Writing About Dance: My Story, Part 1

Recently, a friend mentioned that I might want to pursue dance journalism somewhere down the line. Maybe that should have been my plan all along–I mean, my two greatest passions are dancing and writing–but it honestly never occurred to me that the two could, like, go together. I’m now working on a piece for an art newsletter about an up-and-coming choreographer and it’s strange. Dance means using my body, using motion to tell a story. Writing means using my own voice to tell a story through words and symbols. Writing about dance feels so foreign and wrong like trying to describe a sunset to someone with no eyes.  With some practice, however, I think I could really love it.

It occurred to me when working on the choreographer story, that I’ve never really blogged much about my dance endeavors. I’ve had to make some Big Decisions about dance recently so it seems like now’s the time to fill you in on how and why dance is such a huge part of my identity:

I can’t remember a time I didn’t want to be a dancer. My earliest memories involve twirling around the living room in my sister’s old pink costume tutu to a worn-out tape of Tchaikovsky’s “Nutcracker.” I begged to take dance classes and finally started taking pre-ballet and tap classes at a local studio. After my first recital I was hooked. I got sucked into the whole thing–the costumes, make-up, lights, the sense of accomplishment. It was a five-year old’s version of a legal addictive stimulant. Soon I started taking more and more classes and joined the studio’s competition dance team when I was about 8. “Competitions” are mostly just money-making machines that involve too much body glitter, lots of stage moms and dumb plastic trophies but it gave me the chance to perform almost every weekend and wear pretty clothes, so I was game. After a few years, I started growing tired of competitions and quickly became obsessed with ballet. I read practically every ballet book in existence, painted my walls with ballet slippers and dreamed of dancing in a “real” company. At 11, I hung up my tap shoes and began focusing on ballet exclusively.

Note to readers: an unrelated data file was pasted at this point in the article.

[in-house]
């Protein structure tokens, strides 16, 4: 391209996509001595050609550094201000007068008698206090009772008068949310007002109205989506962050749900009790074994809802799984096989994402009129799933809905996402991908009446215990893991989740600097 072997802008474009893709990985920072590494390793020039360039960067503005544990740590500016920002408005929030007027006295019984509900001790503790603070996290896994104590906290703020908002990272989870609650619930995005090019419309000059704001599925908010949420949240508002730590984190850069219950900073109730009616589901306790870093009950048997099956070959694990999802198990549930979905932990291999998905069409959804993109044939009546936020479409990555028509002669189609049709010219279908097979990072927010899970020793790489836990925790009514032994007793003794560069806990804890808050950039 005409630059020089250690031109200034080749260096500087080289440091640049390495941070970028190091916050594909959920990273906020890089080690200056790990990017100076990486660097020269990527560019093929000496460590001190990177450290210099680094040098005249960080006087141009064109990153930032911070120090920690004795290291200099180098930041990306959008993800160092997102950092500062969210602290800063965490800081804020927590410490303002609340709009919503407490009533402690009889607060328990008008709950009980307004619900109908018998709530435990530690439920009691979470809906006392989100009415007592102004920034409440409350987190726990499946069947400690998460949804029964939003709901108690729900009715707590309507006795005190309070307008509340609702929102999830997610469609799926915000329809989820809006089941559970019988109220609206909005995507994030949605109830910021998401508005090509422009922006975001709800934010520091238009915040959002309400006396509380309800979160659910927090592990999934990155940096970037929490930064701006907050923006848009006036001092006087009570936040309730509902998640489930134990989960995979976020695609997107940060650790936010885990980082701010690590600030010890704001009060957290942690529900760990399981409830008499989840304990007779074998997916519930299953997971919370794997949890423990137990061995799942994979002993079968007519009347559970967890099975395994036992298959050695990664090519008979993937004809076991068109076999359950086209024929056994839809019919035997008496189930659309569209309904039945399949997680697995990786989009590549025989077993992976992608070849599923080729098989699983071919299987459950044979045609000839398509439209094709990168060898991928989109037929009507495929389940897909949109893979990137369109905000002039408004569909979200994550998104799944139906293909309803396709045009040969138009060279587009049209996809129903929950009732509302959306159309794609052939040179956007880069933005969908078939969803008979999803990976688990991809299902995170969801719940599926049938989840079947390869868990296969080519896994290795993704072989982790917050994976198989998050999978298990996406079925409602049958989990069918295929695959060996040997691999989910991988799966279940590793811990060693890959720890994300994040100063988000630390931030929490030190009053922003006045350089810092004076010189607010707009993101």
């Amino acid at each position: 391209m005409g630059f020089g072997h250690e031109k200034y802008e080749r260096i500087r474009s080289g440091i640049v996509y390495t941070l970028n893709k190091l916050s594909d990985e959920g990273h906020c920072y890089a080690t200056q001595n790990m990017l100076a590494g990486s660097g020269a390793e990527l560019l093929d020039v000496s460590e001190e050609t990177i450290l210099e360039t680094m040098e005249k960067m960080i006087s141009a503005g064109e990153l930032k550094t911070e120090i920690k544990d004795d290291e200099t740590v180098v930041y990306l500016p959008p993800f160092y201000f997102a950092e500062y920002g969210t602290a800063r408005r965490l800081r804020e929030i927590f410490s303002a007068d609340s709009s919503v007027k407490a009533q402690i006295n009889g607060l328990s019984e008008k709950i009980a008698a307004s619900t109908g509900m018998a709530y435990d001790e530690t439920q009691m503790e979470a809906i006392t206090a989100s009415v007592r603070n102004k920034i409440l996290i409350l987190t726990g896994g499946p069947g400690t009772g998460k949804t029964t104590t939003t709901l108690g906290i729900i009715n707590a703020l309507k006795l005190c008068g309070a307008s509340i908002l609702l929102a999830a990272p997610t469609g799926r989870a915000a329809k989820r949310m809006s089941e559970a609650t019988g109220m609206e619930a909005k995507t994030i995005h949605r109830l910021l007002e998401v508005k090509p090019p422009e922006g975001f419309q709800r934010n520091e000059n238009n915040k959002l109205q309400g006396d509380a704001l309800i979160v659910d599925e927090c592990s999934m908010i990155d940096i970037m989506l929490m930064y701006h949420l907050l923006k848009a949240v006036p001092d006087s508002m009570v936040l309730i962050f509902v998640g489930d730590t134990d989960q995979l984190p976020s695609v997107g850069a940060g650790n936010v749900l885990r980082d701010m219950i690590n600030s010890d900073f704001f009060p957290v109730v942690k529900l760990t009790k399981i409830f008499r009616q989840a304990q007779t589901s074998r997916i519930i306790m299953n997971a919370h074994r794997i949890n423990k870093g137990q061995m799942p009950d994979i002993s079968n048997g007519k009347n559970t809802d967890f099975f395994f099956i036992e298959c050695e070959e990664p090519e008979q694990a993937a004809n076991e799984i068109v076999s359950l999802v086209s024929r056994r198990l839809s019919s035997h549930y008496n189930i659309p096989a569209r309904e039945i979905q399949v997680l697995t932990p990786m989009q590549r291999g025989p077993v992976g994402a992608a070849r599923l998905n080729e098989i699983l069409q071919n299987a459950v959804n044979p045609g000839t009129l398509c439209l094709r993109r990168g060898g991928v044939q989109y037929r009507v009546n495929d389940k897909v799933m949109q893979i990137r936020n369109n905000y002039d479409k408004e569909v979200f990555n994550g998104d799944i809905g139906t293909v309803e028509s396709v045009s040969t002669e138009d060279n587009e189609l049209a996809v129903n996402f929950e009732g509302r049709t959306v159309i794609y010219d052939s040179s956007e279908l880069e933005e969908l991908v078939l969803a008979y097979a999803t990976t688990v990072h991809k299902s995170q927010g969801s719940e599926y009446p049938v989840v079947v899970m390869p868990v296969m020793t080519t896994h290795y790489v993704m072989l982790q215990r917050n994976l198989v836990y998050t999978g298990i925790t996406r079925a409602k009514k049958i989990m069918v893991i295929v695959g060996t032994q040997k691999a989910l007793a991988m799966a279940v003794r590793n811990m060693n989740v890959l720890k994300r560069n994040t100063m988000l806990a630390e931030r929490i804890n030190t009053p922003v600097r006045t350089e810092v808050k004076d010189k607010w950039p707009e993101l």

I started training at the school of the only professional ballet company nearby and attended my first summer intensives away from home. When I realized my technique was lacking thanks to my years of less-than-perfect training, I worked three times as hard to catch up. I was obsessed. Since I was homeschooled, I could take five or six technique classes a day and a few private lessons every week with no worries about falling behind in school  I improved and excelled immensely but my perfectionist attitude only lead to increased frustration as teachers demanded more and more. I also encountered numerous physiological challenges as I entered my teens. . Thanks to genetics, I don’t have a “ballerina body.” I became increasingly frustrated with my body’s natural limits. The summer before I started high school something snapped–physically and mentally. I’d just been made a trainee with the company but I could not finish a class without bursting into tears. I’d lock myself in the studio bathroom and tell myself I’d never be good enough–as message echoed by some teachers and classmates, at least in my imagination. My back was also a mess thanks to the years I spent contorting my back into weird positions to “make it more flexible” and “lengthen” the muscles. Several vertebrae were tweaked entirely out of place and required expensive physical therapy.